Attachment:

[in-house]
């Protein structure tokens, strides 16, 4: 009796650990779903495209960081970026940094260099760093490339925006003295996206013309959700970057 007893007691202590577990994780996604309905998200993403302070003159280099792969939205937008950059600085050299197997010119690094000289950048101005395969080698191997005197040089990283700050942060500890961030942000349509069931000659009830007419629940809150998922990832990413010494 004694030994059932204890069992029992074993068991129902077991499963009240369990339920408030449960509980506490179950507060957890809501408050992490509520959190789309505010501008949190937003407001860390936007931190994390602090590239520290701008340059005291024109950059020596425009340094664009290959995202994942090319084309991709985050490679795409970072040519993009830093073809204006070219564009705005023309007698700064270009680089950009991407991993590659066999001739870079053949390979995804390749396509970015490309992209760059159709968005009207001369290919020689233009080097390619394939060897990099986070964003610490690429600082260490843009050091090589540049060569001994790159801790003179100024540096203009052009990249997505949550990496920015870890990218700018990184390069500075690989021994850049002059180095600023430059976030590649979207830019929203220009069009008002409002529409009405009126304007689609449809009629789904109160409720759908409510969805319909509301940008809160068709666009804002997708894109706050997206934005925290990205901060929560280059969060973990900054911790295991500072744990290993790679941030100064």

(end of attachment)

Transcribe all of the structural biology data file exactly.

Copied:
[in-house]
């Protein structure tokens, strides 16, 4: 009796650990779903495209960081970026940094260099760093490339925006003295996206013309959700970057 007893007691202590577990994780996604309905998200993403302070003159280099792969939205937008950059600085050299197997010119690094000289950048101005395969080698191997005197040089990283700050942060500890961030942000349509069931000659009830007419629940809150998922990832990413010494 004694030994059932204890069992029992074993068991129902077991499963009240369990339920408030449960509980506490179950507060957890809501408050992490509520959190789309505010501008949190937003407001860390936007931190994390602090590239520290701008340059005291024109950059020596425009340094664009290959995202994942090319084309991709985050490679795409970072040519993009830093073809204006070219564009705005023309007698700064270009680089950009991407991993590659066999001739870079053949390979995804390749396509970015490309992209760059159709968005009207001369290919020689233009080097390619394939060897990099986070964003610490690429600082260490843009050091090589540049060569001994790159801790003179100024540096203009052009990249997505949550990496920015870890990218700018990184390069500075690989021994850049002059180095600023430059976030590649979207830019929203220009069009008002409002529409009405009126304007689609449809009629789904109160409720759908409510969805319909509301940008809160068709666009804002997708894109706050997206934005925290990205901060929560280059969060973990900054911790295991500072744990290993790679941030100064």